On the Friday before, after much planning and preparation, I loaded up my Subaru with all of the Mutation Vector gear, plus a small PA for rehearsals. James and Bill flew to Phoenix, while I drove out to Ohio to pick up Brian Good. Brian had a roof rack and a big pile of equipment. We managed to fit it all into the car, which was now completely crammed! I had never met Brian before, but discovered in the course of our journey that we had a lot of equipment and musical philosophies in common. We spent 2.5 days driving out to Arizona, and arrived before noon on Monday Sept 8.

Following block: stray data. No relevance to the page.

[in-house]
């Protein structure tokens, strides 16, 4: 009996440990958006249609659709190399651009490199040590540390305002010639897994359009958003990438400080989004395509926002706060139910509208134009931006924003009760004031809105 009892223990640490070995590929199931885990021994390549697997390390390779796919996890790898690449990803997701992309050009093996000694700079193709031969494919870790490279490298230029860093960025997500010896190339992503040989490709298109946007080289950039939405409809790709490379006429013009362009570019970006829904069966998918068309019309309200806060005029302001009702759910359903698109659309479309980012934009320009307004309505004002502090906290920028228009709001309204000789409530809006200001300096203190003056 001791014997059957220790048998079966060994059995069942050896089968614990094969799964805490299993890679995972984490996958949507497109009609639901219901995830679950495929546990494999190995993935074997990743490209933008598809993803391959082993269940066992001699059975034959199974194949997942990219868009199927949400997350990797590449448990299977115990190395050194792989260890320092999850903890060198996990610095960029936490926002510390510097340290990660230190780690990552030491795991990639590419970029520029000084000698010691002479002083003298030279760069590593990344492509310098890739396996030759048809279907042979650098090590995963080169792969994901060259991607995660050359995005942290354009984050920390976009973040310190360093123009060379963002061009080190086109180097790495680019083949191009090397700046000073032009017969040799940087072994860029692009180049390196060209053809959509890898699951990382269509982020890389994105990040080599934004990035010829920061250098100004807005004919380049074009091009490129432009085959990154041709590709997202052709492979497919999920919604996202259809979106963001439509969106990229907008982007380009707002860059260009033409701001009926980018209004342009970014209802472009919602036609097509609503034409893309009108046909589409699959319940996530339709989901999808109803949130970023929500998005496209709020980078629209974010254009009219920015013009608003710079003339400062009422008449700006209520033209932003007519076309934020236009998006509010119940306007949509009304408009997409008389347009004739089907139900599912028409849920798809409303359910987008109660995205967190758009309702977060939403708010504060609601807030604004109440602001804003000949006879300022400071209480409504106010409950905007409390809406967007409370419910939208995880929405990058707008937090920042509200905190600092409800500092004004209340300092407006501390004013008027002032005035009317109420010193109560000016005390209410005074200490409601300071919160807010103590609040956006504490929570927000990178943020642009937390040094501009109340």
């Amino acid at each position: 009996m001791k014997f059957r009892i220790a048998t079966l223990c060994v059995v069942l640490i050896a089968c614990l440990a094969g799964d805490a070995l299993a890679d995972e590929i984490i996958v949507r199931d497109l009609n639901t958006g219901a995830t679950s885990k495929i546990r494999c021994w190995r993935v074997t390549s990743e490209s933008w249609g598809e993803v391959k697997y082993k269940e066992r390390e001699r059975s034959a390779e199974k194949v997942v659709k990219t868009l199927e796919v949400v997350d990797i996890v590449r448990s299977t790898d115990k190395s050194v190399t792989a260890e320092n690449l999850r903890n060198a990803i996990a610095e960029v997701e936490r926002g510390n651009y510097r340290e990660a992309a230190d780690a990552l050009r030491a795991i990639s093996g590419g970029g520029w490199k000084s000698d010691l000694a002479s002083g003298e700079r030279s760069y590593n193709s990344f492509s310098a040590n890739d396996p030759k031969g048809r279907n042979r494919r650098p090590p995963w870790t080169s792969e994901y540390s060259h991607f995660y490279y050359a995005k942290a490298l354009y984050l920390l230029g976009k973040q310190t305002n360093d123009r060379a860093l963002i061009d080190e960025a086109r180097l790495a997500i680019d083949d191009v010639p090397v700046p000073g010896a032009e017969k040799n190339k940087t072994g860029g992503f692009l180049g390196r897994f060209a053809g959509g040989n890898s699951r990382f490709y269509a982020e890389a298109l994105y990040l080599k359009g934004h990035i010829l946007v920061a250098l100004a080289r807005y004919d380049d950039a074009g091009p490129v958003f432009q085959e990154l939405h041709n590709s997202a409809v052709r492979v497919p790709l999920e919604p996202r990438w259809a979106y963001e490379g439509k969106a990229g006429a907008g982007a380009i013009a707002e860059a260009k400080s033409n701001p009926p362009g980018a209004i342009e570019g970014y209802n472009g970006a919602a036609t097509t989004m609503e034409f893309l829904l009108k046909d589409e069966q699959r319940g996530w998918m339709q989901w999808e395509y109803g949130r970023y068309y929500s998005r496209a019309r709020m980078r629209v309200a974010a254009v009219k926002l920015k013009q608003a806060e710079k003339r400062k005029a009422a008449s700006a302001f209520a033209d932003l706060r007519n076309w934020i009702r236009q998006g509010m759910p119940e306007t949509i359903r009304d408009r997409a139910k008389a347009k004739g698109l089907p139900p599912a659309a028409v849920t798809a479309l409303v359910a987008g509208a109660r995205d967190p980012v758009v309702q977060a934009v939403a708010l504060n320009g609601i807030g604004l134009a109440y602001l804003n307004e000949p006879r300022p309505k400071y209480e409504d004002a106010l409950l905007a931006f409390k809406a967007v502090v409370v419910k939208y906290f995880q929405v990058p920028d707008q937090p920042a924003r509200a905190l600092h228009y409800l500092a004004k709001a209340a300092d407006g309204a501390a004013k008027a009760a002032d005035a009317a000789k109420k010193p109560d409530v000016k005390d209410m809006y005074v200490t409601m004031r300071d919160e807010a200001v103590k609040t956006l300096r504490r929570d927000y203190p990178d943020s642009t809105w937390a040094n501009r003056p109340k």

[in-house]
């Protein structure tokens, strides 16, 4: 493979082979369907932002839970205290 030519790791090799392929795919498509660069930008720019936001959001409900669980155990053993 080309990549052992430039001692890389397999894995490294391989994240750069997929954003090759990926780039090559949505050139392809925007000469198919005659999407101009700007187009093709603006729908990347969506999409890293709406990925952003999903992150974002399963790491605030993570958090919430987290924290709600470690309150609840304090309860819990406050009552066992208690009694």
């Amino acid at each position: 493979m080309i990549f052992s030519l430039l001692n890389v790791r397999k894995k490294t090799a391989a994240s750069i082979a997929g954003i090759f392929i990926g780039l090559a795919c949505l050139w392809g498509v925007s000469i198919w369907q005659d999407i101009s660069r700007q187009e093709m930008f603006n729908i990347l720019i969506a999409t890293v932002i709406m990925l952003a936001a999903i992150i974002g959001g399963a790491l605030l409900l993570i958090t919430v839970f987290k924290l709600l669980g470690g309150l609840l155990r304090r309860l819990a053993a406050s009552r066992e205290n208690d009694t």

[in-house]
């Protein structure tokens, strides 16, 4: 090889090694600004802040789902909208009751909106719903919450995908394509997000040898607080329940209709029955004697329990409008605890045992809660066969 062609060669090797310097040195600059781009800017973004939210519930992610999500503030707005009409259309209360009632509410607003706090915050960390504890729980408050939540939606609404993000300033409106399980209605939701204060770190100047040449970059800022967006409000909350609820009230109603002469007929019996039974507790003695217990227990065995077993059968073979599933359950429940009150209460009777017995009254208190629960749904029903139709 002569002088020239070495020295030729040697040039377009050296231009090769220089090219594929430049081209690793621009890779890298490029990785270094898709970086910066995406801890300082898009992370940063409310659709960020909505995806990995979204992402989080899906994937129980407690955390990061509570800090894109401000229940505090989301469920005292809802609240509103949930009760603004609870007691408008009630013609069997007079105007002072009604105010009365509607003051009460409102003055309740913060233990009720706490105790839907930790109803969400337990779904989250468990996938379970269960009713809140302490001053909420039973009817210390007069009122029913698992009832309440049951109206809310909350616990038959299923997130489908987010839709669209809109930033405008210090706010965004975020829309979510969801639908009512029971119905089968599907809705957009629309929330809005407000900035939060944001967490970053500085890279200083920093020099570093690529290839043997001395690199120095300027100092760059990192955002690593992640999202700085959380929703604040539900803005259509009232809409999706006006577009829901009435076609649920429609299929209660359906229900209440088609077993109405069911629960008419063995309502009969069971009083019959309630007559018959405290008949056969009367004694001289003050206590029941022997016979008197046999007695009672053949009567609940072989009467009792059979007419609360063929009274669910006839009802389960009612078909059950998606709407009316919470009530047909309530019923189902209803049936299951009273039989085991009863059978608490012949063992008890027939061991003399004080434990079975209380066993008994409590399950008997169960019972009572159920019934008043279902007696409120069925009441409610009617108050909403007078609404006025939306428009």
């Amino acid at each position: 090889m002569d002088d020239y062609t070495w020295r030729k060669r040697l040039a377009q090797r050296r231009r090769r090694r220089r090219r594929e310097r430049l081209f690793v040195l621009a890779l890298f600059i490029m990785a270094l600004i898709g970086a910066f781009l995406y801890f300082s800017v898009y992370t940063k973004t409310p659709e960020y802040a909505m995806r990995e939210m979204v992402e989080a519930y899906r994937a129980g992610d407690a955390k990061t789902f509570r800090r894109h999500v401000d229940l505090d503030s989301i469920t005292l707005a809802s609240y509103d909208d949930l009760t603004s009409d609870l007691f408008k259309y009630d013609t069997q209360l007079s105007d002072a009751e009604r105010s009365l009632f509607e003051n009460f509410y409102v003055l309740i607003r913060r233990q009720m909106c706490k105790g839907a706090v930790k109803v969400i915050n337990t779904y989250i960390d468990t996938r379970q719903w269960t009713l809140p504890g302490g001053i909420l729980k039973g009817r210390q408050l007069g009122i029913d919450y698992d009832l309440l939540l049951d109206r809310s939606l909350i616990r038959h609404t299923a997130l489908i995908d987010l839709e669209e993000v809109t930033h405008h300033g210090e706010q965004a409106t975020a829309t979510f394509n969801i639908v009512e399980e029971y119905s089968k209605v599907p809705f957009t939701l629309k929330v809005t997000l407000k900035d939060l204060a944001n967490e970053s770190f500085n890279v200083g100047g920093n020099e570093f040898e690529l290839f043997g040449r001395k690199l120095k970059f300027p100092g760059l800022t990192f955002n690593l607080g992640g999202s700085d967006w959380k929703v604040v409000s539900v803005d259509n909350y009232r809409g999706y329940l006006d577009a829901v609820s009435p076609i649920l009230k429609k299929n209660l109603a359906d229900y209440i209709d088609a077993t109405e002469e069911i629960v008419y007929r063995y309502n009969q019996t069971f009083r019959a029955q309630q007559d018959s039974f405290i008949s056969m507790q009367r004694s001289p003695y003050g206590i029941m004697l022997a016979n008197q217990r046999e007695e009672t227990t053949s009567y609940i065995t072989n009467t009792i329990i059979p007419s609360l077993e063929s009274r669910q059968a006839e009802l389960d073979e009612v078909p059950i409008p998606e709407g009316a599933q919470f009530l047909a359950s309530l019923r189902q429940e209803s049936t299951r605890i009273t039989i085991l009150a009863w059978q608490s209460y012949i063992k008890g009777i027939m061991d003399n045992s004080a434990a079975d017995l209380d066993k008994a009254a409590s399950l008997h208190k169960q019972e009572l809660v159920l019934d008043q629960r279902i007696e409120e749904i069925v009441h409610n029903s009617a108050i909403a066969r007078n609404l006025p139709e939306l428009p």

We met some of the Arcosanti people and the other musicians as they arrived throughout the day. Most of the day was spent unloading and setting up equipment. We quickly realized that the rehearsal space next to the amphitheater was not going to be large enough for everyone and all of the equipment. But we found another space, the "library," close by, so we decided to split up. It was a good compromise between giving all of the groups a chance to practice and having enough people together in one place so that creative collaborations could form. Certain combinations had already planned to work together e.g. Otso had enlisted Dave Brewer, Mike Metlay and Nick Rothwell to perform his Ozone Player compositions. Nick had to cancel, so Tim Walters was recruited to fill in. Also I had asked Dave Brewer (Deibu) to sit in on a couple of Mutation Vector tunes. Bill Fox and Brian Good had played together before, and they wanted to work on something. As it turned out, the split of people into the two practice spaces largely determined what new collaborations would take place. The theater music room was occupied by Dweller at the Threshold, Giles Reaves, Paul Vnuk and Mike Metlay. Everyone else moved into the library. Meanwhile Dave Tristram started to set up his video equipment in the amphitheater. We were warned that there had been monsoons recently, so equipment in the amphitheater had to be covered by tarps. In fact we did have some heavy rains over the next few days. After dinner a few of us climbed up on top of the vaults and watched a spectacular sunset, with a full 360 degree view and intense color everywhere. I guess this happens here all the time, but to those of us from distant lands, it was simply incredible. On Monday night we had a nice jam session (Mutation Vector with Bill Fox, Dave Brewer and Brian Good). Things were starting to gel and I knew this was going to be a good week.